Similarly, Biden has rejected the many workarounds outlined by various media commentators and legal/financial experts to bypass the debt ceiling blockade. These include: the Treasury minting a new coin and valuing it at a trillion dollars (entirely legal); invoking the 1974 Impoundment Act, which requires that the president spend money on purposes authorized by Congress; the 14th Amendment, whose public debt clause mandates that all of the federal government’s financial obligations be honored.
The White House has rejected all these unilateral actions in favor of a convoluted congressional maneuver called a “discharge petition,” in which a majority of the House, consisting of all the Democrats and five or more Republicans, sign a document forcing the Speaker to hold a vote on raising the debt ceiling. This would have to be combined with 10 Republican senators voting with the Democrats to approve the measure.
Biden supports this approach, not because it is likely to succeed, but because it represents a bipartisan effort to partner with House and Senate Republicans. He has already engaged in cordial discussions with McCarthy. In an interview program Sunday on Fox News, McCarthy said he had a “very good conversation” on the debt ceiling with the president and he believed the Democrats would agree to cap government spending as the price of a deal.
While backroom negotiations proceed, the White House can engage in non-stop demagogy, as in the remarks by Press Secretary Karine Jean-Pierre Wednesday, when she attacked the House blockade on the debt ceiling, telling reporters, “They’re threatening to kill millions of jobs and 401(k) plans by trying to hold the debt limit hostage unless they can cut Social Security, cut Medicare, cut Medicaid.”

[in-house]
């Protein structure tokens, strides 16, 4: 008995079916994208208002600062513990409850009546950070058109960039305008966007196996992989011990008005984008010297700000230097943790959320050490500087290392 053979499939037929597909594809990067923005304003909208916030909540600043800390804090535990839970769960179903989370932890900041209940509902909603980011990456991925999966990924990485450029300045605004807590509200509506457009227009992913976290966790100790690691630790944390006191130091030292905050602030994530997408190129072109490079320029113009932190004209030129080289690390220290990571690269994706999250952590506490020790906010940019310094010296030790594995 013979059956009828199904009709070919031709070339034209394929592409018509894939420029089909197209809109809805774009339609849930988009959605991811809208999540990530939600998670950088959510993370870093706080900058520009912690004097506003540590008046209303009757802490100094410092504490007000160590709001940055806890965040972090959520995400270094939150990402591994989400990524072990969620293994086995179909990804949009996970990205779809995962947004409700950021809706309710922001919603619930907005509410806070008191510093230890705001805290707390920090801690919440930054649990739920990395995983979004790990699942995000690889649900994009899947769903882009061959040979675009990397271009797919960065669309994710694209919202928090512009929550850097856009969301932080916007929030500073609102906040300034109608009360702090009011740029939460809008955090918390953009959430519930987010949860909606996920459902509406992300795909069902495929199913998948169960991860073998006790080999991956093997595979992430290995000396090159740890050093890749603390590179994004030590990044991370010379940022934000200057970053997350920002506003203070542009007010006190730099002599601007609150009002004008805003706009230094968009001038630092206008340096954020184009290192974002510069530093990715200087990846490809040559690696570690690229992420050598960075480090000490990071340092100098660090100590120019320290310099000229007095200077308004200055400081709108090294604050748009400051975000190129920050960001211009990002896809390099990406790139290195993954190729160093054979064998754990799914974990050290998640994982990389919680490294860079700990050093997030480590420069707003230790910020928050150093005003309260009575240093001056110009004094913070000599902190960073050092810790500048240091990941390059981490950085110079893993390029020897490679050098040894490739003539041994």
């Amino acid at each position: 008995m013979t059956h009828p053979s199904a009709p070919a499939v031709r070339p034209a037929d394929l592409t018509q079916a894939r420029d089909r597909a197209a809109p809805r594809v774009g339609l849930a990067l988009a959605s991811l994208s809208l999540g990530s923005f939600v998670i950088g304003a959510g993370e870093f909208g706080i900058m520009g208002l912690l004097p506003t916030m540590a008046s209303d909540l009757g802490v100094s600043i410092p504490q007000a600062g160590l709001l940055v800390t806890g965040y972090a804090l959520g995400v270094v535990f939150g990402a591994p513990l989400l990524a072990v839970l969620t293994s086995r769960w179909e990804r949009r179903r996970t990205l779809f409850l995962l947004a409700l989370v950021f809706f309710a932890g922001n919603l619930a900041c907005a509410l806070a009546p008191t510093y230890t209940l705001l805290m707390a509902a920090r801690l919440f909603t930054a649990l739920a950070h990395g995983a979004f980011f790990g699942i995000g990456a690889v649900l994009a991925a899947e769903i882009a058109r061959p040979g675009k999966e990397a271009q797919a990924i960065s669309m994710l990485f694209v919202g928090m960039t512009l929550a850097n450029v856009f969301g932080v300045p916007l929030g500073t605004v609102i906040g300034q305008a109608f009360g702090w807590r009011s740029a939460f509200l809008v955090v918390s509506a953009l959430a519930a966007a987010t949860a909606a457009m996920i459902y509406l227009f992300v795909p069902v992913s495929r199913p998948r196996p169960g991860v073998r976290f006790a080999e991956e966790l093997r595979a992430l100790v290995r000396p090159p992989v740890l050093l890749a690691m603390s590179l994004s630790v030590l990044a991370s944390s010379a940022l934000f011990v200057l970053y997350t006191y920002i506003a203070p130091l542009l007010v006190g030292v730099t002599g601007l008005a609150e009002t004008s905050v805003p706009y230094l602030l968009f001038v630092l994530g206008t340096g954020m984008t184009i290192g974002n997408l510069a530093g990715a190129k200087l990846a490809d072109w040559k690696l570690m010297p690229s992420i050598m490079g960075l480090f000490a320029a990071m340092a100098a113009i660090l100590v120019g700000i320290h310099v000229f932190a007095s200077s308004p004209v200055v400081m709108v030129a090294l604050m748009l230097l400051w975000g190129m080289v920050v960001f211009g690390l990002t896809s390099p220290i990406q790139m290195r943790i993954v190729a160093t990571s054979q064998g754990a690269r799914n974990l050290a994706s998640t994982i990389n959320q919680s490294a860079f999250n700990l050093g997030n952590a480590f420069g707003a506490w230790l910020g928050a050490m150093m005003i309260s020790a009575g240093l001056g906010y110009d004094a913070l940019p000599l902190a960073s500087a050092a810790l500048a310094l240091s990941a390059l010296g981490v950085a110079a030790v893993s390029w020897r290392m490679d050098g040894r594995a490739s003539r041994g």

Senate Majority Leader Schumer and new House Democratic Leader Hakeem Jeffries said in a joint statement Friday that “a default forced by extreme MAGA Republicans could plunge the country into a deep recession and lead to even higher costs for America’s working families on everything from mortgages and car loans to credit card interest rates.”
This is now the characteristic language of the Democrats as they seek to divide Republicans into MAGA Republicans, with whom one can do business, and “extreme MAGA Republicans,” which refers only to those Republicans who reject any deal with the Democratic administration, no matter how right-wing it is.
Ultimately, there will be an agreement because the financial markets demand one. But the position of Wall Street is complicated. The billionaires want the top demands of both sides to be enacted: a rise in the debt limit, protection of military spending, particularly for the war in Ukraine, and major cuts in domestic social spending. If left to its own devices, the capitalist two-party system will produce such an outcome.